Only in Chicago can it be surprising when a municipal hearing involves not only questions from the public, but answers too.
There have been nothing but questions about the CTA's plan to devote two lanes of Ashland Avenue to express buses. Bus-only lanes were on the drawing boards five years ago along Jeffrey Boulevard, Halsted Street and several east-west streets. A Jeffrey route saw daylight last year with a downscaled 2-mile bus lane. But the others seem to have been abandoned – until this summer, when the Halsted plan resurfaced on Ashland to the surprise of long-time community activists. There were public hearings along the way, but with few signs that the public was invited.
We've come to expect town halls to be stage-managed. When the city closed neighborhood schools this summer, asking questions required signing up before entering the hall for 2 minutes of microphone time. The format included a court reporter dutifully recording the testimony, plus steady cross-talk of Spanish translation for parents, but no response. School administrators and the police commander referred the audience to planning documents collated in binders. Shades of Mitt Romney.
I was hoping for more back-and-forth from the stage at the CTA's Dec. 20 Ashland BRT "open house" at the Pulaski Park fieldhouse. This time, no one was on the stage. Instead, two rows of easels displayed slide-show pages summarizing the plan, and CTA staffers and consultants nearby to field questions.
While I had a lot of questions, mostly I got the same answer: Great question! Write it down on this comment form, or the court reporter will take it down. Or, you can look for details in those binders over there.
At least it was an answer. Despite the cue-card format and house-hunters billing, the open house was indeed a public hearing under the project's federally mandated environmental assessment. However the CTA came to consider Ashland Avenue for bus lanes, the agency can't be faulted for rejecting the status quo.
The quickest way to get from one end of Ashland to the other on the CTA is first to take the L downtown. A drive along the route between Cortland and 31st streets raises questions about how the how vehicle traffic would move with two fewer lanes, especially when traffic idles for a delivery truck, a parallel parker, a narrow underpass or a queue of turning cars.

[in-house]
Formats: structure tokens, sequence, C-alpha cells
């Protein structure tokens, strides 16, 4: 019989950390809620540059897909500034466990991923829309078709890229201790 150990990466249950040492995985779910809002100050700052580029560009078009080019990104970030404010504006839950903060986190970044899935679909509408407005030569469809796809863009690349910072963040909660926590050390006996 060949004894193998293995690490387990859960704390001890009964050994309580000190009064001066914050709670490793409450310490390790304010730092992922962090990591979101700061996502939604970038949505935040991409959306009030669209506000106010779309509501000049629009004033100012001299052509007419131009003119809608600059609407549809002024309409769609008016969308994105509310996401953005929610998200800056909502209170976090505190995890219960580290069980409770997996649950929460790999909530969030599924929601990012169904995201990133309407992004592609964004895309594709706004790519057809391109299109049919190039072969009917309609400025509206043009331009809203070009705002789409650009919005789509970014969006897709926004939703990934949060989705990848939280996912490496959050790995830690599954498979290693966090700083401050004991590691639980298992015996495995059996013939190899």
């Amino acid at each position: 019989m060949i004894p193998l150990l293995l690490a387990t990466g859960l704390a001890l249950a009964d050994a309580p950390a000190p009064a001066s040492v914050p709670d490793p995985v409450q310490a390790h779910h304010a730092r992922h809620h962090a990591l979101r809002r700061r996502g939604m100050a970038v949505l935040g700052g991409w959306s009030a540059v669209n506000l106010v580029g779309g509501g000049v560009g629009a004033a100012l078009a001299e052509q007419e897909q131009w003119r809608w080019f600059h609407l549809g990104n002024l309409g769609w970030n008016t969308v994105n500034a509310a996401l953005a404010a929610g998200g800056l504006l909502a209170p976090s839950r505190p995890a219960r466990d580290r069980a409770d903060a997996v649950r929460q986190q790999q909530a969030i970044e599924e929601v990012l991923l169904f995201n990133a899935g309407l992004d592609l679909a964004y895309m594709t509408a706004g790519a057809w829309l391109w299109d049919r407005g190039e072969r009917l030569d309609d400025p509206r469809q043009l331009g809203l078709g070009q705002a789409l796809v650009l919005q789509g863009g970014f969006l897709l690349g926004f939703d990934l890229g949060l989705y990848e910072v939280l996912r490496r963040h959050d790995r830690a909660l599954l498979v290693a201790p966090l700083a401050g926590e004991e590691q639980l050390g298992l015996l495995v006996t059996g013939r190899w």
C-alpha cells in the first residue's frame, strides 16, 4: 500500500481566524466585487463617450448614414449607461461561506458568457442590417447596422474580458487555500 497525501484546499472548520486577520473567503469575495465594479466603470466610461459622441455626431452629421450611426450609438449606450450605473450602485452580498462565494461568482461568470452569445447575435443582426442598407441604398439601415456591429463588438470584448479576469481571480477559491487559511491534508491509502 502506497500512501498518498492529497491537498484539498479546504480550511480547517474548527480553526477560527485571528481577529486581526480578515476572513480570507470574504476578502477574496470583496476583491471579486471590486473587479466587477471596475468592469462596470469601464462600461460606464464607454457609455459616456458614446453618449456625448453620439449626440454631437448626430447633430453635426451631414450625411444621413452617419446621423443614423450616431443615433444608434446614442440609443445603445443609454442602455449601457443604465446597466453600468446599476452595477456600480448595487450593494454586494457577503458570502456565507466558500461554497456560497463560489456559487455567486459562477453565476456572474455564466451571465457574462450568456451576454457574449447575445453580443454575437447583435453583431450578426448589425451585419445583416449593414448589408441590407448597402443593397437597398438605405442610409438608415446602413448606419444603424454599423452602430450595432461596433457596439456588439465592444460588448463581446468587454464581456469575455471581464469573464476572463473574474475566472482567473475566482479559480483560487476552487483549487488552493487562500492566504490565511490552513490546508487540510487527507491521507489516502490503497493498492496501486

Other options seem to have faced little serious consideration. Logic would dictate that continuation of the status quo would have some effect, good or bad; in fact, the CTA assessment asserts "the inadequacy of the No-Build Alternative to address persistent growth and mobility needs outside of downtown." Yet the study assigns no impact to this alternative.
The CTA "Build Alternative" takes out left-turn lanes to make room for new bus stops at the median. It was chosen from from a half-dozen scenarios identified in 2012. There's little evidence that round of open houses was publicized or open to members of the press, much less the community. Yet any feedback was considered definitive. Even now it is difficult to evaluate what options were considered or why they were rejected.
The final scheme in fact bundles several approaches, from articulated buses to left-turn restrictions to greeen-light signal priority. It's likely that each does not contribute equally to the success of the project, yet there is no opportunity to evaluate each on its own. If funding is limited (and when is it not?) there is no guidance on what priority to assign each element. For instance, signal priority alone might provide the greatest on-time benefits at little cost or disruption.
Impact on side streets is suggested – for instance, although parking is restricted to residents along much of the study area, enough open parking is assumed to absorb a 12% loss of parking along Ashland. There is no traffic study for Noble and Wood streets, the closest local arteries parallel to Ashland, although they are very likely to take on additional traffic. When bike lakes were added a few years ago on Damen Avenue, this relatively simple diverted traffic to Wood and other north-south streets as well as Ashland and Western.
Left-turn wait times at rush hour already are judged as unacceptable at 13 intersections, yet there is no examination of the options available to reconfigure these intersections, or their effect on traffic patterns. Right-turn lanes presumably would face backups comparable what left-turn lanes now encounter, yet parking remains in place in the far lanes, forcing traffic backups in the single forward lane. Backups or increased exhaust emissions are not considered.
Mayor Emanuel launched the plan as building a "world-class transit system" but as concerns spread he appeared to hedge. There's still no money allocated for operation, which the CTA assumes will cost no more than current service, for the $10 million-per-mile construction cost, or even for the next engineering round. If the route has any chance of getting built, the current plan will have to survive further federal review.
So objections like these (ultimately submitted via email, not comment card) have a reasonable chance of making an impact. Chicago is full of surprises.